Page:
PHILIP ACKERMAN — Toronto, Canada
This story is part of the series We are human rights changemakers to celebrate Equitas’ 50th anniversary (#Equitas50). All through 2017, we invite you to discover stories of 50 inspiring human rights changemakers. These are but a few of the hundreds who have changed lives around the world through human rights education with Equitas’ support.
Each person wants and deserves to be heard. Children especially must be taught that their voices are worthy, knowing that being heard is a sign of being loved.
When Philip Ackerman started working at Toronto’s FCJ Refugee Centre in 2011, only six regulars quietly attended the youth group meetings. In total contrast, today’s raucous meetings gather upwards of 50 refugees and precarious migrant youth to openly discuss the issues they face like bias (racial, gender, and class), language barriers, and anxiety. High on their minds is their refugee status, which impacts secondary education and access to health care, among other things.
While the meetings may appear to be run haphazardly, there are basic guidelines, which were developed organically by the youth themselves. Philip said, “There are a lot of voices speaking at once. A lot of laughter! A lack of structure.” But Philip attributes this looseness to the centre’s booming youth participation.
“Youth have a lot of rules in the refugee camp or living situation. They have rules depending upon their status. To give them freedom just to be without strict policies or guidelines, that’s probably one of the core reasons the group is so successful.”
During the early days of the group, FCJ focused, with flagging results, on increasing the youth group’s size. Attending Equitas’ Speaking Rights trainings in 2012 and 2013 led Philip to shift emphasis. “We focused on the physical space we have and made it really youth-engaged. We figured out what the youth wanted and provided it.” Almost immediately, young refugees and newcomer youth began pouring in and Philip estimates that over 200 youth have regularly participated in the group over the past five years.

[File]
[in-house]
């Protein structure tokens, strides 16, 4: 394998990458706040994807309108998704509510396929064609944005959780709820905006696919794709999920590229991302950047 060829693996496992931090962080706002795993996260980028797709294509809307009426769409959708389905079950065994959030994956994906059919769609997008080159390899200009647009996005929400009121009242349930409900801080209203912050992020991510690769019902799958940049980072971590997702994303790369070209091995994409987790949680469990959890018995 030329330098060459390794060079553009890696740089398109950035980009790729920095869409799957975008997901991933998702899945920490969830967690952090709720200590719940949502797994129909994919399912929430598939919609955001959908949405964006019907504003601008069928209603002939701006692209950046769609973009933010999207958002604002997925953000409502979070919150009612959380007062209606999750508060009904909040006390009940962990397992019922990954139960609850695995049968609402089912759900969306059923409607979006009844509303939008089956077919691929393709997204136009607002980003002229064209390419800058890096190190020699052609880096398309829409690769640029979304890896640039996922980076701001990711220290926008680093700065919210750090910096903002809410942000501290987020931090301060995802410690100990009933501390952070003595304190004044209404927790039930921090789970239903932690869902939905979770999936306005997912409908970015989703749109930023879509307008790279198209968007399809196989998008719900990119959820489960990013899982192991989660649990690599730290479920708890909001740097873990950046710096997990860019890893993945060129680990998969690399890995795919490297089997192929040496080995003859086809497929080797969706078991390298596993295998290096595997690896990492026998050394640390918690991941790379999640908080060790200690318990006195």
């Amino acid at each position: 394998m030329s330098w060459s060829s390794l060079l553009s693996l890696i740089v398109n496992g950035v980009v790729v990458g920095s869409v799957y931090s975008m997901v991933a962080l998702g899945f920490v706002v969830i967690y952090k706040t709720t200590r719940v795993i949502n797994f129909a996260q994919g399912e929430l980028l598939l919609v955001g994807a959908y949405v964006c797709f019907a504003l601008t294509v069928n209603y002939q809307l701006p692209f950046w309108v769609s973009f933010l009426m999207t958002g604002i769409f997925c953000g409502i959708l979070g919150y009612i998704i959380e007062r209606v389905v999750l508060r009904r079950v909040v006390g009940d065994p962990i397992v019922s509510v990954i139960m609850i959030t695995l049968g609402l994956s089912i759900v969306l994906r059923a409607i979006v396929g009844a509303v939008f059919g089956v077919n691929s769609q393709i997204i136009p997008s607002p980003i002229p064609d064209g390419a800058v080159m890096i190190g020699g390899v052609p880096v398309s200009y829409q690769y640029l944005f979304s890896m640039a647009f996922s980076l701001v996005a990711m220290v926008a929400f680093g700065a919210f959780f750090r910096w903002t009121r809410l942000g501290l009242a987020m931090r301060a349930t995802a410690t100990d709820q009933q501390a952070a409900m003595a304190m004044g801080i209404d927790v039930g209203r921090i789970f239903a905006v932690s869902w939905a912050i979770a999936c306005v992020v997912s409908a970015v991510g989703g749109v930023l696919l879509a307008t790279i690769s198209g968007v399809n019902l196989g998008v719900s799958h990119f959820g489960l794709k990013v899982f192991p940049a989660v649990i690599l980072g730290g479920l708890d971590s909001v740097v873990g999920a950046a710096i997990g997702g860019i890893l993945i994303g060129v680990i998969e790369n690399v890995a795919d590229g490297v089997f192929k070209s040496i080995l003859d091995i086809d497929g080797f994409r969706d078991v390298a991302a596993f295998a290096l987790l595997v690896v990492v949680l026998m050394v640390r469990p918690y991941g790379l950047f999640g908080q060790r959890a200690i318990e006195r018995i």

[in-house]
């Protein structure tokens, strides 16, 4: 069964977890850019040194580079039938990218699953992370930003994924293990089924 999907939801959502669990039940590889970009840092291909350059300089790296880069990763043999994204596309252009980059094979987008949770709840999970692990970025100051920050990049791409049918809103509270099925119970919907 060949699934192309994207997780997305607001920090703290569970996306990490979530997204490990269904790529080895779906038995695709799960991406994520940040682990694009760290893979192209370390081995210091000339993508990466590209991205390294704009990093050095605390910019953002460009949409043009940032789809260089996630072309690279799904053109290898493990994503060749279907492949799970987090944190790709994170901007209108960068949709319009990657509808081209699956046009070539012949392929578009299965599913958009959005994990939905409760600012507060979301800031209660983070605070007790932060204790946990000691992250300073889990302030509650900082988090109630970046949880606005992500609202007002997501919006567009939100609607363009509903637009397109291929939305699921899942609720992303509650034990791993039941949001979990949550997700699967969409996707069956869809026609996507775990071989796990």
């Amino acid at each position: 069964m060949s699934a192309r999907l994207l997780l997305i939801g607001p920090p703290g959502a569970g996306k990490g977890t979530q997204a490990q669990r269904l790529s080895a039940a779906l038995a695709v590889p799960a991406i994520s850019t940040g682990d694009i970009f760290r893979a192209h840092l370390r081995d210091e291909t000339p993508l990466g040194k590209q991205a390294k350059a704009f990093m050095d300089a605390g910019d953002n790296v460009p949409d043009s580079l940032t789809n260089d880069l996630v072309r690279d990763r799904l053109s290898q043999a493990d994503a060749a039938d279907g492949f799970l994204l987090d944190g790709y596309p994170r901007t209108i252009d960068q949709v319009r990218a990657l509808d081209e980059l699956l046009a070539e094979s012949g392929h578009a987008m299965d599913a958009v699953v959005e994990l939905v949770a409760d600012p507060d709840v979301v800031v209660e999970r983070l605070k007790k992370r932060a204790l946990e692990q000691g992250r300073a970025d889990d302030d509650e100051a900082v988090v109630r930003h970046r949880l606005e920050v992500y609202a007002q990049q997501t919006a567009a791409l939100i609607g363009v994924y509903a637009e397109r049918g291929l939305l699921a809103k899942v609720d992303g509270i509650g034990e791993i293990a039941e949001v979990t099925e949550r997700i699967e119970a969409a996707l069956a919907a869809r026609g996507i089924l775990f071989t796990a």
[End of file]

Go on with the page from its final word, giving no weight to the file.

When one considers what these young eyes have witnessed and survived, offering a safe space is vital to improving their adjustment and overall mental health. These refugees from Africa, South America, and the Middle East bring their own cultures and languages. They often feel unsafe in public due to their status, race, gender, and/or sexuality. Learning to accept each other for their similarities and respect their differences makes a meaningful impact that lasts long after they’ve outgrown the youth group.
Working with youth refugees has highlighted for Philip his own white, male privilege. “I can walk down the streets at night and not worry about my safety.”
The shift in his worldview is a gift and one Philip repays by “using my skills and experience to amplify their voices. But that means listening to how they want me to do that.”
There are an estimated 65 million refugees, displaced people and asylum seekers worldwide, more than 50% of which are estimated to be children under 18. About 26,000 refugees arrive annually in Canada , according to Immigration, Refugees and Citizenship Canada. In addition to this number, there are the countless more who are without status, or with some form of precarious immigration status. That’s a whole lot of voices begging to be heard.
PHILIP ACKERMAN — Toronto, Canada
Resource Development and Youth Coordinator, FCJ Refugee Centre
Organizer, Equitas Migration and Youth Activity, 2016
Organizer, Youth Conference (sponsored by Equitas), 2014
Participant, Equitas Speaking Rights program, 2012-2013
Story prepared by Deborah Kevin, Our Tales UnTold, www.OurTalesUnTold.com
Member of the Association for Personal Historians
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